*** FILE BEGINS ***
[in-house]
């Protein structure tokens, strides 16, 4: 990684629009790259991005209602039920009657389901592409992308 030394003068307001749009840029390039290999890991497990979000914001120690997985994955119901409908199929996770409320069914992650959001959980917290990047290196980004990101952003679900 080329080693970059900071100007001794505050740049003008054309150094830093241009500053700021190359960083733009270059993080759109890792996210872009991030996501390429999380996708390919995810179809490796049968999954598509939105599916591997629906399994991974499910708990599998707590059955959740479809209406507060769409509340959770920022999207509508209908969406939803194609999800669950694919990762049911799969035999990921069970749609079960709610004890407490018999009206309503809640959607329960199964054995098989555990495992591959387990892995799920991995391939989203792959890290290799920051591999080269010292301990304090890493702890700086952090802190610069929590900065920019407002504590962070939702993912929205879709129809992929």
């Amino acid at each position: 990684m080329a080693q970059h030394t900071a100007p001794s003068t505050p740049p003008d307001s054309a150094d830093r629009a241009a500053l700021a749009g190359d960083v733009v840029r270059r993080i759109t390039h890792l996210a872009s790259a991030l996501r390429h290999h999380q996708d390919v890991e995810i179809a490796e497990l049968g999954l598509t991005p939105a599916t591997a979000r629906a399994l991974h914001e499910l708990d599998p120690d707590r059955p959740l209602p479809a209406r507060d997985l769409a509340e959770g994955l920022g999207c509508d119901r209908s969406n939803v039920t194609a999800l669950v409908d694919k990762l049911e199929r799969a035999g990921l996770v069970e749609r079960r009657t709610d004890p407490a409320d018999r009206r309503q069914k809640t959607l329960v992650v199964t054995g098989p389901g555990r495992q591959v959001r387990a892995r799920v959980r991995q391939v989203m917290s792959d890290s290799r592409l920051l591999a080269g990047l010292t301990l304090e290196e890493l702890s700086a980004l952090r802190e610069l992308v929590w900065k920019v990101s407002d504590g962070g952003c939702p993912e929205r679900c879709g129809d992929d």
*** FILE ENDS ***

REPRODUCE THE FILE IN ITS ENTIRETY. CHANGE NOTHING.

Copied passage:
[in-house]
């Protein structure tokens, strides 16, 4: 990684629009790259991005209602039920009657389901592409992308 030394003068307001749009840029390039290999890991497990979000914001120690997985994955119901409908199929996770409320069914992650959001959980917290990047290196980004990101952003679900 080329080693970059900071100007001794505050740049003008054309150094830093241009500053700021190359960083733009270059993080759109890792996210872009991030996501390429999380996708390919995810179809490796049968999954598509939105599916591997629906399994991974499910708990599998707590059955959740479809209406507060769409509340959770920022999207509508209908969406939803194609999800669950694919990762049911799969035999990921069970749609079960709610004890407490018999009206309503809640959607329960199964054995098989555990495992591959387990892995799920991995391939989203792959890290290799920051591999080269010292301990304090890493702890700086952090802190610069929590900065920019407002504590962070939702993912929205879709129809992929």
């Amino acid at each position: 990684m080329a080693q970059h030394t900071a100007p001794s003068t505050p740049p003008d307001s054309a150094d830093r629009a241009a500053l700021a749009g190359d960083v733009v840029r270059r993080i759109t390039h890792l996210a872009s790259a991030l996501r390429h290999h999380q996708d390919v890991e995810i179809a490796e497990l049968g999954l598509t991005p939105a599916t591997a979000r629906a399994l991974h914001e499910l708990d599998p120690d707590r059955p959740l209602p479809a209406r507060d997985l769409a509340e959770g994955l920022g999207c509508d119901r209908s969406n939803v039920t194609a999800l669950v409908d694919k990762l049911e199929r799969a035999g990921l996770v069970e749609r079960r009657t709610d004890p407490a409320d018999r009206r309503q069914k809640t959607l329960v992650v199964t054995g098989p389901g555990r495992q591959v959001r387990a892995r799920v959980r991995q391939v989203m917290s792959d890290s290799r592409l920051l591999a080269g990047l010292t301990l304090e290196e890493l702890s700086a980004l952090r802190e610069l992308v929590w900065k920019v990101s407002d504590g962070g952003c939702p993912e929205r679900c879709g129809d992929d």